Docker LABEL

Turns out there is. I added a LABEL entry to my Dockerfile and adapted my docker build script to inject the contents of my json file.

# Parts of my Dockerfile


# A line from my build script
docker build -t ${TAG} --build-arg ECS_TASK_TEMPLATE="`cat .docker/ecs_task_template.json`" .

Static environment-specific settings

My staging environment adds the following settings to be merged with the ones above so I put it in a file named staging.json:

  "containerDefinitions": [
      "environment": [
          "name": "ROOT_URL",
          "value": "https://staging.myapp.com"
      "logConfiguration": {
        "options": {
          "awslogs-group": "staging-logs",
          "awslogs-region": "eu-central-1",
          "awslogs-stream-prefix": "app-staging"

LABEL retrieval and json merge

Now I could build a small script to download the template and merge it with my environment-specific static and dynamic content. The script below is the outcome. The docker registry authentication parts are ECR-specific but should be easily adapted to other registries like Docker Hub.

#!/usr/bin/env bash
# Builds a task definition file from various sources and registers it

set -eo pipefail

DOCKER_REGISTRY_REGION=eu-north-1 # Stockholm FTW!
DOCKER_REGISTRY_ACCOUNT=1111111111 # your account# here
ENVIRONMENT=staging # from command line parameter in the future


function get_ecs_template() {
    >&2 echo "Fetching metadata for $TAG" 
    TOKEN=$(aws ecr get-login --no-include-email --region $DOCKER_REGISTRY_REGION | cut -d " " -f 6)
    SCHEMA_HEADER="Accept: application/vnd.docker.distribution.manifest.v2+json"

    # https://hackernoon.com/inspecting-docker-images-without-pulling-them-4de53d34a604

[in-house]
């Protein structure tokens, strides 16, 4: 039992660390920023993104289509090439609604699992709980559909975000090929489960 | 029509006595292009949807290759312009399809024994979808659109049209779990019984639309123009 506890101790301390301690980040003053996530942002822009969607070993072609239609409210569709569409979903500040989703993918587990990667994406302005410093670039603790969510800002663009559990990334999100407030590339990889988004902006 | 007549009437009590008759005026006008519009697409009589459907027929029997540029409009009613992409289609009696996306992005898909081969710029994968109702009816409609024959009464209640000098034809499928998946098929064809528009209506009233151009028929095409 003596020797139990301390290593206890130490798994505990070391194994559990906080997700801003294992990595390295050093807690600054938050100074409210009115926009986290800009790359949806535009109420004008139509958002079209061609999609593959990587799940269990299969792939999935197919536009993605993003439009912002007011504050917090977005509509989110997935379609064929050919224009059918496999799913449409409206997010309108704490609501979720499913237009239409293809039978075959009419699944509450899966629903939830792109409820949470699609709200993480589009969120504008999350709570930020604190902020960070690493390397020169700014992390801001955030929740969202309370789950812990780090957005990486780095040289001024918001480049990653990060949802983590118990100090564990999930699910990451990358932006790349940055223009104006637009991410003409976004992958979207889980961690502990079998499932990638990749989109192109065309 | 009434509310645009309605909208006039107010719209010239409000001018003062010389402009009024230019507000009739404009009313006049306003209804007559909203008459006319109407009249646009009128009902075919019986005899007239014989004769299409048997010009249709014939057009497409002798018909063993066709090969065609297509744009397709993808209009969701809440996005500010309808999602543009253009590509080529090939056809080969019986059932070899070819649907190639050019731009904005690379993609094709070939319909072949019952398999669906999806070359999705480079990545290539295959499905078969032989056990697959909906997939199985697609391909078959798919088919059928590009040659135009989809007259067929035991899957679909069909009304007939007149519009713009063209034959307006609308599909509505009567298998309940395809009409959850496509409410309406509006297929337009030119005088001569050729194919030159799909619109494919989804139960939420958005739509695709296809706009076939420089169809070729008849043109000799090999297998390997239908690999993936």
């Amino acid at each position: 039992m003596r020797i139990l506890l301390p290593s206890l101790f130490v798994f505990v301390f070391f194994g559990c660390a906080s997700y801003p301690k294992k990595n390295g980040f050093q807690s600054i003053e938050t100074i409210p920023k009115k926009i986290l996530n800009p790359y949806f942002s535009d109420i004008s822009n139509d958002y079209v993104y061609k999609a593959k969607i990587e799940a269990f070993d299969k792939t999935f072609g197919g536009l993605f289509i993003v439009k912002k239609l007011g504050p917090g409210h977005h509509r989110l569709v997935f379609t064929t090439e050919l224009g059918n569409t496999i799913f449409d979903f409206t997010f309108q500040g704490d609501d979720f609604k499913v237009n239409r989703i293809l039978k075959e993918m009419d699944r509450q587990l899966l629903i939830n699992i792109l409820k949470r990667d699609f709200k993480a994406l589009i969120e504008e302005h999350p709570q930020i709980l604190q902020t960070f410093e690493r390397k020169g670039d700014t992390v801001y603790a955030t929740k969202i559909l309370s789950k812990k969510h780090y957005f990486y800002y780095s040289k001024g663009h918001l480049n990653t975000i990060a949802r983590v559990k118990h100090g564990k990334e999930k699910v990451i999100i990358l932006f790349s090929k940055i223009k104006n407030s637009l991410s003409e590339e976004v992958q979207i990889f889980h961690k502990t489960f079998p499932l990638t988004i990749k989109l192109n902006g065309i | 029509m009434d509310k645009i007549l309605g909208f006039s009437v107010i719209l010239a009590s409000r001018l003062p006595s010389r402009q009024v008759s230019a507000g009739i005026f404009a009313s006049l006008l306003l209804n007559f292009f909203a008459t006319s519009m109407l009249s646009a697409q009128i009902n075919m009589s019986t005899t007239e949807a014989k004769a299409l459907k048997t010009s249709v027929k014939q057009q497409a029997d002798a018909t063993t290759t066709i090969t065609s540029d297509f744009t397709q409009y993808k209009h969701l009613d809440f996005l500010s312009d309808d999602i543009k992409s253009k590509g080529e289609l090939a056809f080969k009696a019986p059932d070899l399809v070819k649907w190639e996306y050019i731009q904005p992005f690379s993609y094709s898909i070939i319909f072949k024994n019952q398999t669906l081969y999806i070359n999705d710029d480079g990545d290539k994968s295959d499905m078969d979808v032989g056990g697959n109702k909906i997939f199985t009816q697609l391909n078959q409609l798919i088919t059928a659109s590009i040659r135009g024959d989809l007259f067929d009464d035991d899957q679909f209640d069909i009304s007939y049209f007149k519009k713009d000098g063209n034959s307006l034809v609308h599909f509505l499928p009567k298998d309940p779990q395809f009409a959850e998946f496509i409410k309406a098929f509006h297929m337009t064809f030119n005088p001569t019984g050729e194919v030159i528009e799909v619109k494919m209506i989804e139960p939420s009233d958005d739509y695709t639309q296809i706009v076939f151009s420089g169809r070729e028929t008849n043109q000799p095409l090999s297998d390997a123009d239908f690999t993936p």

# not sure why the assignment fails with exit code 6 but works anyway
    MANIFEST=$(curl -s https://${DOCKER_REGISTRY}/v2/${APP_NAME}/manifests/$TAG -H $SCHEMA_HEADER -u AWS:$TOKEN) || true

    ECSTASK_TEMPLATE=$(echo "$MANIFEST" | jq -r .history[0].v1Compatibility | jq -r .config.Labels.ECS_TASK_TEMPLATE | jq .)


script_full_path=$(dirname "$0")
if [[ -z "$TAG" ]]; then
    echo "Usage: $0 <docker image tag for $APP_NAME in $DOCKER_REGISTRY>"
    exit 3

EXEC_ROLE=$(aws iam get-role --role-name ecsTaskExecutionRole | jq -r .Role.Arn)

# now merge the ecs task definition template from the docker image (1)
# with environment-specific static values (2)
# and dynamic values (3)
    get_ecs_template $TAG
    cat "${script_full_path}/../environments/${ENVIRONMENT}.json"
    jq -n --arg execRole $EXEC_ROLE --arg img "${DOCKER_REGISTRY}/${APP_NAME}:$TAG" '{"executionRoleArn":$execRole,"containerDefinitions":[{"image":$img}]}' 

# If you have many secrets you need to loop here
SECRETS=$(aws secretsmanager list-secrets | jq '.SecretList|[.[]|{Name,ARN}]')

echo $TEMPLATES | "$script_full_path/processandmergeobjects" "${SECRETS}" | jq . >task.json

>&2 echo "Registering new task definition" 

REGISTER_RESULT=$(aws ecs register-task-definition --cli-input-json file://./task.json)

TASK_ARN=$(echo $REGISTER_RESULT | jq -r .taskDefinition.taskDefinitionArn)

UPDATE_RESULT=$(aws ecs update-service --cluster $ECS_CLUSTER_NAME --service $ECS_SERVICE_NAME --task-definition $TASK_ARN | jq .)

>&2 echo "Completed deploying $TAG, new task definition is $TASK_ARN" 

Some parts of the script are noteworthy:

  • Getting the LABEL metadata through the Docker Registry API is really hairy as you can only get it from the v1Compatibility property of the first of the history entries. Go figure.
  • The processandmergeobjects script is found below. I could only find a json merge feature that did what I want in the Javascript “lodash” package. It also adds the ARN values of the secrets by being given all secrets in the account on the command line (the script needs to be run in a context that has the secretsmanager:ListSecrets permission). Oh and the oboe js package was a brilliant find. Kudos to the authors.
#!/usr/bin/env node
// Reads JSON objects from stdin and merges the objects

var oboe = require("oboe");
var _ = require("lodash");

const objects = [];

const secretJson = process.argv.length > 1 && process.argv[2];

const secrets = secretJson && JSON.parse(secretJson);

  .node("!.containerDefinitions.[0].secrets.*", o => {
    const foundSecret = secrets && secrets.find(e => e.Name === o.name);
    if (foundSecret) {
      return { ...o, valueFrom: foundSecret.ARN };
    return o;
  .on("done", o => objects.push(o));

process.on("beforeExit", () => {
  const result = objects.reduce((agg, o) => _.merge(agg, o), {});